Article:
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Enforcement and Compliance with
GDL Provisions

The Teen Driver Safety Research team at The Children's Hospital of Philadelphia Research Institute is working to reduce the frequency and severity of crashes involving teens behind the wheel. Graduated Driver Licensing (GDL) programs are a cornerstone of public policy aimed at reducing the burden of crashes on adolescent health. Further reductions in teen crash rates will rely on strengthening specific provisions of, as well as greater enforcement of, GDL laws.

The following line of research is currently underway:

  • Graduated Driver Licensing Decal Law Effect on Young Probationary Drivers
    On May 1, 2010 New Jersey enacted the first-in-the-nation decal provision (Kyleigh’s Law, P.L. 2009, c. 037 - S2314) as part of its GDL program. Also known as Kyleigh's Law, it requires all youths 16 to 20 years of age holding a permit or intermediate license (i.e., probationary license) to display a reflective decal on the front and back license plates of vehicles they are operating. The provision was enacted with the goal of facilitating police enforcement of GDL restrictions, and ultimately, decreasing teen driver crash rates.

    The first CHOP study published in 2012 found that crash involvement of an estimated 1,624 intermediate drivers was prevented in the first year after the decal's implementation, as well as a 9 percent decrease in the rate of police-reported crashes among intermediate drivers and a 14 percent increase in GDL-related citations issued to intermediate drivers. Significant effects were also observed for specific types of intermediate driver crashes. For instance, multiple-vehicle crashes decreased 8 percent and crashes involving an intermediate driver with peer passengers decreased 9 percent.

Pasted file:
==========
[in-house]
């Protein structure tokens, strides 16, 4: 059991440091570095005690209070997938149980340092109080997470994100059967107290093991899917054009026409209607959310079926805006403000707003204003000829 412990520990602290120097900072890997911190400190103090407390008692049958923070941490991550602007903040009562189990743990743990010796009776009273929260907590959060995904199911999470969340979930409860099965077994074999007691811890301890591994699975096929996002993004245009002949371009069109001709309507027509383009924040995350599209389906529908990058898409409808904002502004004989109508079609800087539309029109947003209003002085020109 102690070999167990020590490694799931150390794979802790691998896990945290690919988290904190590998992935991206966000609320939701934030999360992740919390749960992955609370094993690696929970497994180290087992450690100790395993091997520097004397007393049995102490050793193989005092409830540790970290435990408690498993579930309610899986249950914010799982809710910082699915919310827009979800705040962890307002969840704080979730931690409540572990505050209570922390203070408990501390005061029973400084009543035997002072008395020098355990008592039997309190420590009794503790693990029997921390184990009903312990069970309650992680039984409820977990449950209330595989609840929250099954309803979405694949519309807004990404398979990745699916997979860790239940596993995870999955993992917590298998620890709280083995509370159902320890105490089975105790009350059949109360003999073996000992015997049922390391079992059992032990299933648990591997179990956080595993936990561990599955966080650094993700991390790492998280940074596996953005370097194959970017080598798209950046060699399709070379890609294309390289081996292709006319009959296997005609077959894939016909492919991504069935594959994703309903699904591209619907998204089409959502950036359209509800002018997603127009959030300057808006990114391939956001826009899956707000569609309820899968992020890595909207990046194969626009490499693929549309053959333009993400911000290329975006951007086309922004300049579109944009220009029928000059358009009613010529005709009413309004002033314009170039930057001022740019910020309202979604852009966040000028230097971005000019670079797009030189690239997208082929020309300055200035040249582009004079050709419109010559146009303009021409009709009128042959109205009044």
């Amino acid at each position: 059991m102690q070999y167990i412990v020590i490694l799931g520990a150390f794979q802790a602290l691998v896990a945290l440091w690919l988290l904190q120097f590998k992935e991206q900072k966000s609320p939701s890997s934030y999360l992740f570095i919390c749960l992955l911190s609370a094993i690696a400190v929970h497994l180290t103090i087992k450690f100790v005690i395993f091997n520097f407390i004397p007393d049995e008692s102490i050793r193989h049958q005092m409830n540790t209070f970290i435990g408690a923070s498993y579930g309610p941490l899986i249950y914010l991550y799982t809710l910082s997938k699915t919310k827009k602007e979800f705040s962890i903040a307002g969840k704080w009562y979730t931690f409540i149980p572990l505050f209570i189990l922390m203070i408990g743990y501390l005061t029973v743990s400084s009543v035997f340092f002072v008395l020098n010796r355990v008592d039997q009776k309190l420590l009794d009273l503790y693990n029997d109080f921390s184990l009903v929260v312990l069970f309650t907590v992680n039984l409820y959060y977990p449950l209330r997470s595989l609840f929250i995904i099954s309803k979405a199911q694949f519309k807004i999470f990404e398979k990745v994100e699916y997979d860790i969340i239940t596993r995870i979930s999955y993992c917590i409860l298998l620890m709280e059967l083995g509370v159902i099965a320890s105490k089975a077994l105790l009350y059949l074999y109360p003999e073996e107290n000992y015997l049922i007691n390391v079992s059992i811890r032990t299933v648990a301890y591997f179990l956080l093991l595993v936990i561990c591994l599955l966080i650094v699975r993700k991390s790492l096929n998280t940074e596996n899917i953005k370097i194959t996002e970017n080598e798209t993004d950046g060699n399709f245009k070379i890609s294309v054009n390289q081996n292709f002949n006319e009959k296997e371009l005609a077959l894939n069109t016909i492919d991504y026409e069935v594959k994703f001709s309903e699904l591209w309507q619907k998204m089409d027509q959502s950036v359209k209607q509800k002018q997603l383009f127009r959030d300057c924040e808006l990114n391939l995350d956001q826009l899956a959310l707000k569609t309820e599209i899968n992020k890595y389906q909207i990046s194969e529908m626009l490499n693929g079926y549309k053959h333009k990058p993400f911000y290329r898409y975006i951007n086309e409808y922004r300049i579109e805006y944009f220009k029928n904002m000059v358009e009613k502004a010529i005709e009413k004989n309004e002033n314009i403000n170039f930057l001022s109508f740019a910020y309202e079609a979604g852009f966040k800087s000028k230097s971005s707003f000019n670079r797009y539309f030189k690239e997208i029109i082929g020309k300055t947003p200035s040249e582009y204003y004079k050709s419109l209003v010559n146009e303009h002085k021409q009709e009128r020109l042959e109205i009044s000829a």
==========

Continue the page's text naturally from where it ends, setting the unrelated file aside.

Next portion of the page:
The second CHOP study published in 2014 provides valuable evidence that NJ’s Graduated GDL decal provision is associated with a sustained two-year decline in crash rates among intermediate teen drivers. After comparing monthly rates of police-reported crashes in the four years pre-decal and two years post-decal, the researchers reported a 9.5 percent decline in the crash rate after the decal was implemented. Crash rate declines during this period were even more dramatic for older novice drivers, decreasing 13 percent per year for 18-year-olds and nearly 17 percent for 19-year-olds.

    Research is currently being conducted to better understand the mechanisms by which decals work to prevent crashes.


For more information on this research, please contact Allison Curry, PhD, MPH at (215) 590-3118 or currya@email.chop.edu.

This research was supported by The Robert Wood Johnson Foundation and State Farm Mutual Automobile Insurance Company (State Farm®).

This project was supported by State Farm Mutual Automobile Insurance Company (State Farm®) - See more at: http://www.teendriversource.org/more_pages/page/teen_driving_skills_acquisition_and_training/researcher#sthash.TmBOu1u5.dpuf
This project was supported by State Farm Mutual Automobile Insurance Company (State Farm®) - See more at: http://www.teendriversource.org/more_pages/page/teen_driving_skills_acquisition_and_training/researcher#sthash.TmBOu1u5.dpuf

NJ decals

Watch a video about CHOP's 2012 study evaluating NJ's decal year one implementation.

Access Dr. Curry's Teen Driving Learning Modules from the Association of Prevention Teaching and Research.

Further reading:

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